The report of the National Assembly’s Select Committee on Health has stated that the cause of the deaths of children who suffered from Acute Kidney Injuries (AKI) is still under scientific investigation, but also indicated that “Maiden Pharmaceuticals Ltd. is culpable and should be held accountable for exporting the contaminated medicines that was linked to the death of at least 70 children in The Gambia 2022.”
The investigation of AKI started in July 2022 with at least 32 cases and 28 deaths being reported.
In November, President Adama Barrow said the government would take measures to provide essential drugs to Gambians while regulations are reviewed as AKI was still under investigation.
However, the report that was tabled before legislators of the parliament yesterday revealed that “all importers of pharmaceutical products (wholesale and retail) into The Gambia are following MCA regulations”.
The report stated that the importers encounter difficulties within the MCA – the Medical Control Association’s operational shortcomings. “The MCA is confronted with inadequate human and institutional resources.”
The report recommends having Maiden Pharmaceuticals blacklisted with its products banned in The Gambia.
“Similarly,” it further recommends that “the Pharmacy Council Act should be amended to give clear and direct powers to the Pharmacy Council of The Gambia to regulate and impose sanctions without having to seek the approval of the Minister of Health.”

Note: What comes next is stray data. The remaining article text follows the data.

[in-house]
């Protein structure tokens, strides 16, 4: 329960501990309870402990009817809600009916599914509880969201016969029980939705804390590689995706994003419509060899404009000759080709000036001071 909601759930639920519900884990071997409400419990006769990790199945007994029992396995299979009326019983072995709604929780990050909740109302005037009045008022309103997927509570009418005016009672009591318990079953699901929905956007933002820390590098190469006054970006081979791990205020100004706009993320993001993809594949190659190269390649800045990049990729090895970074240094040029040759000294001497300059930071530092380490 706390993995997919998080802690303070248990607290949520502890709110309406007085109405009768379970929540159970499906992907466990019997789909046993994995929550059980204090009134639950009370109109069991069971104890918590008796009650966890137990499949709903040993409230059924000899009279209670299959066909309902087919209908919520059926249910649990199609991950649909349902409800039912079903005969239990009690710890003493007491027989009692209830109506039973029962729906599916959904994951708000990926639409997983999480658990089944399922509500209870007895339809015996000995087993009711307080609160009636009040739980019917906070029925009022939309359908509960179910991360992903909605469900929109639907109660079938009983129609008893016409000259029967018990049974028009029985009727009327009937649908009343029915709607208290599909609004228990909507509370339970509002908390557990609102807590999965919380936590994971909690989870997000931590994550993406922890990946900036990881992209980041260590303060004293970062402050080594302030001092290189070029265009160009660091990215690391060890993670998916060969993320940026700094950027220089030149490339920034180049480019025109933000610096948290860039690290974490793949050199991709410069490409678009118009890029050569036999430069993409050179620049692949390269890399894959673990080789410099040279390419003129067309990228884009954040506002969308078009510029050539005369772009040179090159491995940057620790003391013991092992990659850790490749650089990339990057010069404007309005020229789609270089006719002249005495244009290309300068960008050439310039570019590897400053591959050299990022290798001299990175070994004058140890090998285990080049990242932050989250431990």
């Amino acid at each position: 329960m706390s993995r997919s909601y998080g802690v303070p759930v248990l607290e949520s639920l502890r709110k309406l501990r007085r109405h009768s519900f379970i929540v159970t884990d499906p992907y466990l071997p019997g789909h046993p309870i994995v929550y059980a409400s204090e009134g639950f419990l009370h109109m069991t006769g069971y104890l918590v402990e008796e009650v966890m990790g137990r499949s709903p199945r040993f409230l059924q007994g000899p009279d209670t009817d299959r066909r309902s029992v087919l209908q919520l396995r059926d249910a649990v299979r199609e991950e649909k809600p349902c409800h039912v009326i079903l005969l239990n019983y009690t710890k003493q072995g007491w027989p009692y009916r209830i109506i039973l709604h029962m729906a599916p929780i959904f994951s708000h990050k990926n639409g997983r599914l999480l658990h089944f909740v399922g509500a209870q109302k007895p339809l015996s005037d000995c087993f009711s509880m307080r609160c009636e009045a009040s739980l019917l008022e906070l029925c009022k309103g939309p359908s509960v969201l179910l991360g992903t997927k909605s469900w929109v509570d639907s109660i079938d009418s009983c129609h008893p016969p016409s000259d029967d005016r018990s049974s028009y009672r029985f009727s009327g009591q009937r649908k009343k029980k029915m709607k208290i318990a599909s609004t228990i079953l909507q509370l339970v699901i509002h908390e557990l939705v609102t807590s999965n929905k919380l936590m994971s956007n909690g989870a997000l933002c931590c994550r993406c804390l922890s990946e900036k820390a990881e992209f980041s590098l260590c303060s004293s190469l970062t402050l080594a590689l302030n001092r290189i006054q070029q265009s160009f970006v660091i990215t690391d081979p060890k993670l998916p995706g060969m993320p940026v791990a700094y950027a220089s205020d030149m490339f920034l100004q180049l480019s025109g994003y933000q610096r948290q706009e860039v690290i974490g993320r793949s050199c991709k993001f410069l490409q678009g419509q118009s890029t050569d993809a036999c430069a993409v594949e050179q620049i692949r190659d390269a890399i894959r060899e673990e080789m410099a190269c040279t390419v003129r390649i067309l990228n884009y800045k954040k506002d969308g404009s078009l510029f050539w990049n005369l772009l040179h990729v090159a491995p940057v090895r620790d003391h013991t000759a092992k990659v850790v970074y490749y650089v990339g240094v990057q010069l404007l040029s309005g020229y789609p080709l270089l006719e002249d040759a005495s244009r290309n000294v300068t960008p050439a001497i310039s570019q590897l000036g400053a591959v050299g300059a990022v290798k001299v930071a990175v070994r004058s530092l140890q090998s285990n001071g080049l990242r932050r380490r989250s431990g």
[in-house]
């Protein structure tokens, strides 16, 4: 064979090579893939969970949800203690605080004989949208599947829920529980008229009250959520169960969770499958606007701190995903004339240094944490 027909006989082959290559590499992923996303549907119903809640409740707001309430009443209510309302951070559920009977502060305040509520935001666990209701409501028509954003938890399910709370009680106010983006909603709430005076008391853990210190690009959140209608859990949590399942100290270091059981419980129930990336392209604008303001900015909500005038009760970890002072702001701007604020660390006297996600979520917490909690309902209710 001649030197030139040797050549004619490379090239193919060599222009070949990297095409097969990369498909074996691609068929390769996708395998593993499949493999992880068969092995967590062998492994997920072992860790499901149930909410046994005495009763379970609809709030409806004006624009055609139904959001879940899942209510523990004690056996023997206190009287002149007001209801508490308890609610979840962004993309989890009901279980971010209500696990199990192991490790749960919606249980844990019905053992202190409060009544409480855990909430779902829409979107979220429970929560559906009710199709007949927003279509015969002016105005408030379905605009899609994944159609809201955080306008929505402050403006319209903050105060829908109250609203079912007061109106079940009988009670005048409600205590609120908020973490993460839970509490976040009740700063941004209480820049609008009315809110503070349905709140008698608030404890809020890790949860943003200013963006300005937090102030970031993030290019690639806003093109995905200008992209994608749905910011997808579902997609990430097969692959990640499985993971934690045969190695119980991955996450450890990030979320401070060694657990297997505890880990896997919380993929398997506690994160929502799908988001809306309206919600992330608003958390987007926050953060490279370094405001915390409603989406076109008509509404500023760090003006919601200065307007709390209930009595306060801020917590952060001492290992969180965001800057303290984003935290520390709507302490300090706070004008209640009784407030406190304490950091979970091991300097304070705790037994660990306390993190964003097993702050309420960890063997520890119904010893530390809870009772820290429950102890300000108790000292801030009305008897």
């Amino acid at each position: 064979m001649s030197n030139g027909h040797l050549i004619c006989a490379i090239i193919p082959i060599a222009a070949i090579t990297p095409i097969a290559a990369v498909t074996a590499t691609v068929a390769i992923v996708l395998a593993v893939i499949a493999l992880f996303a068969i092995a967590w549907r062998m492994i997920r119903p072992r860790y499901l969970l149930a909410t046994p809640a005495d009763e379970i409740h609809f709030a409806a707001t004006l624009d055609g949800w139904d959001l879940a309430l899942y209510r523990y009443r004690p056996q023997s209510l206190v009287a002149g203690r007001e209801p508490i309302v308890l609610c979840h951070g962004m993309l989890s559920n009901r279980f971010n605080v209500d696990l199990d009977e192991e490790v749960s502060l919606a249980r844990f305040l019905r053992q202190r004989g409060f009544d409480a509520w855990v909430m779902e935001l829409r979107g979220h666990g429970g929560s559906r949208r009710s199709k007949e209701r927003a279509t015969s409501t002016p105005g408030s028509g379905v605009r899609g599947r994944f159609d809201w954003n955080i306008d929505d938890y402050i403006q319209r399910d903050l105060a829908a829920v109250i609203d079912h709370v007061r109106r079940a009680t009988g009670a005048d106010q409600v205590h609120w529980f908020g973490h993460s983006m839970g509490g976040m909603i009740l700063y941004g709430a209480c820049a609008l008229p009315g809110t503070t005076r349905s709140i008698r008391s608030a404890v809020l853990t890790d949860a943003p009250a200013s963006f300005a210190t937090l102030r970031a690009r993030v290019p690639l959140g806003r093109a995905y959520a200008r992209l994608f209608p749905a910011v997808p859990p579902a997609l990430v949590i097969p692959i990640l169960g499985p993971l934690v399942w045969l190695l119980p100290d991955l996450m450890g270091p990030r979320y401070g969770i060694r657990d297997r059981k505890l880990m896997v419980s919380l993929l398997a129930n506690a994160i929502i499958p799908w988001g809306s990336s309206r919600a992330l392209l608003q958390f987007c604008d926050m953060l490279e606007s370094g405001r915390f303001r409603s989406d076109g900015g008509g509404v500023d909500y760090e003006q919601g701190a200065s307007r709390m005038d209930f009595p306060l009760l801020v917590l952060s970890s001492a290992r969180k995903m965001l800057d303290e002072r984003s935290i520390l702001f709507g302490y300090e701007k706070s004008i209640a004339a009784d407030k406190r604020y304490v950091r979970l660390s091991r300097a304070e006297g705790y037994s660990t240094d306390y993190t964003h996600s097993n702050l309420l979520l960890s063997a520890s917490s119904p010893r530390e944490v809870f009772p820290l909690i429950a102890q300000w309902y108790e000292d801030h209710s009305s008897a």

The report also recommends to have deceased families of the AKI compensated as well as the survivors with free medical attention until they fully recover.
The report recommends the establishment of a laboratory under the control of MCA, as it is the international best practice.
“A parallel/autonomous authority created now will generate conflicts of command with different priorities,” it states, adding:“Samples from MCA will be handled at the convenience of the lab authority which may result in delays. An independent national laboratory can be built in the future to support MCA with more advanced or confirmatory tests.”